that checklists could also be used as part of the organizational memory system. Checklists
can function as an experience-knowledge collection, experience-knowledge transferring
and software process development tools (Kokkoniemi 2006). Similarly, according to
(Firesmith 2005), checklists can support the software teams to make the state of the art the
state of the practice by actually implementing the best known methods, techniques and
The design of complex artefacts requires intensive knowledge-based activities to be
carried out. For example, the questions-based approach has been proposed in engineering
design literature. (Ahmed and Wallace 2001) proposed that questions-based design support
system can aid novice designers to understand what they need to know in any given design
context. (Grebici et al. 2009) developed five sets of generic questions that could guide the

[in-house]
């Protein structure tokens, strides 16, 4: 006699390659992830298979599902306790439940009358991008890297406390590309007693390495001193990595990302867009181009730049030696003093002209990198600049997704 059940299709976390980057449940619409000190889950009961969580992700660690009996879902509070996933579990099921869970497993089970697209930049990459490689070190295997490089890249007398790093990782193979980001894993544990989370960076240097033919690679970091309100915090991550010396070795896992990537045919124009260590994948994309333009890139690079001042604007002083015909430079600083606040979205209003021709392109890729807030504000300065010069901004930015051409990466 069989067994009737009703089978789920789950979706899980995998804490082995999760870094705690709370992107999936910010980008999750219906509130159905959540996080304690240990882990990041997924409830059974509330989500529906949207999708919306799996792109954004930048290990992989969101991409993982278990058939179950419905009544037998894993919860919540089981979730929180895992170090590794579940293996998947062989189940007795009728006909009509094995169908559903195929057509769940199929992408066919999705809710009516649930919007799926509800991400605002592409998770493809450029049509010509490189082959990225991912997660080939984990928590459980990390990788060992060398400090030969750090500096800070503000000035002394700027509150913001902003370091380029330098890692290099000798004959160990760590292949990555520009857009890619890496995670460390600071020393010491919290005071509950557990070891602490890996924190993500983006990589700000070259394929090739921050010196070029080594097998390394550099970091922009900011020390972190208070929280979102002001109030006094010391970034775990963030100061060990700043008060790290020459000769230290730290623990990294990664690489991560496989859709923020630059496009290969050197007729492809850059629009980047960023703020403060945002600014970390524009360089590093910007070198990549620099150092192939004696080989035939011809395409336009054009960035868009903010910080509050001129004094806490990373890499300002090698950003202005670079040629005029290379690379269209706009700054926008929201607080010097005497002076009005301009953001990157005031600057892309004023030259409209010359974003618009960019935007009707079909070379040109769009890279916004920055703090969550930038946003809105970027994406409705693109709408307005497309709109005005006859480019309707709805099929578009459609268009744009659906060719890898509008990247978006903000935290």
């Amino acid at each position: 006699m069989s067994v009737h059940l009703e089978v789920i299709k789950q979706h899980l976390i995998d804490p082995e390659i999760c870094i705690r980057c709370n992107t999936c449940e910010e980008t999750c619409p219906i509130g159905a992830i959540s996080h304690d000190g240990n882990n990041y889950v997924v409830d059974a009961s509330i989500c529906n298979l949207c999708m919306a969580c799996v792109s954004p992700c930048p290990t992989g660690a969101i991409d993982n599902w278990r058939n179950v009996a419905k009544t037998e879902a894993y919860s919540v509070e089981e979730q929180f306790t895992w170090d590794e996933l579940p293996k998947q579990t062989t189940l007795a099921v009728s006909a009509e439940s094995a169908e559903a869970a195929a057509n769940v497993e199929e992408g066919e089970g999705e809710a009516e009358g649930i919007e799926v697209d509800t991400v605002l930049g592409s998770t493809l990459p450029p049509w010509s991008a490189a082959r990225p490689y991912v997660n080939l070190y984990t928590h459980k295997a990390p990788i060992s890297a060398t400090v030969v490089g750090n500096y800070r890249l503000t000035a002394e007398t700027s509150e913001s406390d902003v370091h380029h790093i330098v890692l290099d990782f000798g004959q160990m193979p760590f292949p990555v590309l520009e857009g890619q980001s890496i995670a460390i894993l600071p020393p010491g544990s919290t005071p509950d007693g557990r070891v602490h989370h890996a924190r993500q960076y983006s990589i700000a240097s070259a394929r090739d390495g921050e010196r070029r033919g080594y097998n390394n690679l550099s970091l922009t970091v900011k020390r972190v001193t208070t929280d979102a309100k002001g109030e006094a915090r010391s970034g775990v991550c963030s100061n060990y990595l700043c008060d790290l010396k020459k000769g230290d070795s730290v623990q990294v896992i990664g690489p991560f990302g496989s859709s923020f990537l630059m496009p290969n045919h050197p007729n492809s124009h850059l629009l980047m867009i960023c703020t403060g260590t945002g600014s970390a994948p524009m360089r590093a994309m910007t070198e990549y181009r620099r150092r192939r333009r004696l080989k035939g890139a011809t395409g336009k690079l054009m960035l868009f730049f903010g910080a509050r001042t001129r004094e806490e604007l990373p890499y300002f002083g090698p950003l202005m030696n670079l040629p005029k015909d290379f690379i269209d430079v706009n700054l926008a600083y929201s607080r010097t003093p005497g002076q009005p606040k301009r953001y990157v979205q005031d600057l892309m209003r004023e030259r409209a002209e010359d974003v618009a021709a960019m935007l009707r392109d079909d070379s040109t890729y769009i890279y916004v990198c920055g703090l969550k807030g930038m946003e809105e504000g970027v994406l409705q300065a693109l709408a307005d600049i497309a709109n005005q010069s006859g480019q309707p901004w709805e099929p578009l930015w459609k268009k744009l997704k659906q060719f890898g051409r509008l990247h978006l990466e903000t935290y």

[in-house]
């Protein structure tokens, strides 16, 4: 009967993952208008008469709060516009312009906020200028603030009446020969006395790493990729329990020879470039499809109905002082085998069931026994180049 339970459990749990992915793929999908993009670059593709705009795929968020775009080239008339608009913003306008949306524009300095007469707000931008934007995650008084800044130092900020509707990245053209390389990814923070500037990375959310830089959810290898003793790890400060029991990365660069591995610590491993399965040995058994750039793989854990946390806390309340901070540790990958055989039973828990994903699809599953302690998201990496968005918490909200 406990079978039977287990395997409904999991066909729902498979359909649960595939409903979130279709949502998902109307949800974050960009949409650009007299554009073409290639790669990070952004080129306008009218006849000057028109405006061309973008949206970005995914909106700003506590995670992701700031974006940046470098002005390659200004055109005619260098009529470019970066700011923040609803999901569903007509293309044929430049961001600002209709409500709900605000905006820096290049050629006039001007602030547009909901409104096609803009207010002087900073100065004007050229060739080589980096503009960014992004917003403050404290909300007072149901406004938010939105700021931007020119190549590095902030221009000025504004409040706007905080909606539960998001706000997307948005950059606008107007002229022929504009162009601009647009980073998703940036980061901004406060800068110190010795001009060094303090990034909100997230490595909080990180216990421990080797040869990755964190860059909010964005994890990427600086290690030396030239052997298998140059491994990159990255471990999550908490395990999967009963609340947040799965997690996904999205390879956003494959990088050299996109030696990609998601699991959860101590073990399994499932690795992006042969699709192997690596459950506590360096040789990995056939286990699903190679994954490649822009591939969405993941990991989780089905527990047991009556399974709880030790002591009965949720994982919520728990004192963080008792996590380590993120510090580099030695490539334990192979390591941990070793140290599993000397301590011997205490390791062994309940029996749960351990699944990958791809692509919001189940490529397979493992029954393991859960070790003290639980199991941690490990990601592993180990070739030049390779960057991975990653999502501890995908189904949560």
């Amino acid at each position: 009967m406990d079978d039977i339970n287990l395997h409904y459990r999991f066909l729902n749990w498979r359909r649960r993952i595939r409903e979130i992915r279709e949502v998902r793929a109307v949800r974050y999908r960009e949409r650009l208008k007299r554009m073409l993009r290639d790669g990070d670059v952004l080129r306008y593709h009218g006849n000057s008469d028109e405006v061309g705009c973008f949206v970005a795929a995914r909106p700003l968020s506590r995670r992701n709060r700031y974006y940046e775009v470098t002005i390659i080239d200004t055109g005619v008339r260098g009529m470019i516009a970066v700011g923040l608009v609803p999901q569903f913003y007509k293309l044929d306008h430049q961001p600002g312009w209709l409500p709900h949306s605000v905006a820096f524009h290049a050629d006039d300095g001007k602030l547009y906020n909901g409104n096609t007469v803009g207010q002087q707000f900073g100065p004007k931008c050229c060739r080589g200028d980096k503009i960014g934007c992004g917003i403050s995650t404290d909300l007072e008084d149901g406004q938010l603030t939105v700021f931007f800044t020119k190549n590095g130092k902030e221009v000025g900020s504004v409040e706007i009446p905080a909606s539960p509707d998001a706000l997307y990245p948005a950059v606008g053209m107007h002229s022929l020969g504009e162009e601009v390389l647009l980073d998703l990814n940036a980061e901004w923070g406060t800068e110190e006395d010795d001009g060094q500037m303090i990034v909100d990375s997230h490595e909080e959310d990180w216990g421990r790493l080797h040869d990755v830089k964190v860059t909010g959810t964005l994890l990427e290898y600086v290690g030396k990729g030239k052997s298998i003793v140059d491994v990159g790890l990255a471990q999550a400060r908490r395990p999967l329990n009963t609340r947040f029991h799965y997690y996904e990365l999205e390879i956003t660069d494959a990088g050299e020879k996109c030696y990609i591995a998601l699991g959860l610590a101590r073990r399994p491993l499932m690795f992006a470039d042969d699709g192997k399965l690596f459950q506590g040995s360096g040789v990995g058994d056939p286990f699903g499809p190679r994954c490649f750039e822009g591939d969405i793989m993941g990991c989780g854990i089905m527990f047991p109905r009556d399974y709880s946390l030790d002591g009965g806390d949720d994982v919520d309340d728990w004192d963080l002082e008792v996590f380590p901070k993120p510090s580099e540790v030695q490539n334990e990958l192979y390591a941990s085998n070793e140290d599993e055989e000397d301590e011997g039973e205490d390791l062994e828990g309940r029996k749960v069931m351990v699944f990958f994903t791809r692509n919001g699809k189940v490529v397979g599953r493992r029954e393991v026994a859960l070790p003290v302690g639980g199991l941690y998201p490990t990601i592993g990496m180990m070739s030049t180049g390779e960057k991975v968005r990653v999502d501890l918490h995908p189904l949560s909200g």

designers’ inquiry into the subject matter. (Winkelmann and Hacker 2010) demonstrated
that the use of interrogative questions stimulated reflection on solutions, which led to a
significant improvement of the final solutions.
Common Characteristics of Checklists
Based on the literature review, checklists have been developed, implemented and
maintained from three different perspectives: error reduction (Gawande 2010),
process/performance (production) improvement (Ahmed and Wallace 2001; Grebici et al.
2009; Sobek and Liker 1998; Winkelmann and Hacker 2010) and knowledge management
(Kokkoniemi 2006; Sobek and Liker 1998).
Ergo Pikas, Lauri Koskela, Josef Oehmen, and Bhargav Dave
Proceedings IGLC 27, July 2019, Dublin, Ireland
Benefits across the industries addressed above, include the error and human bias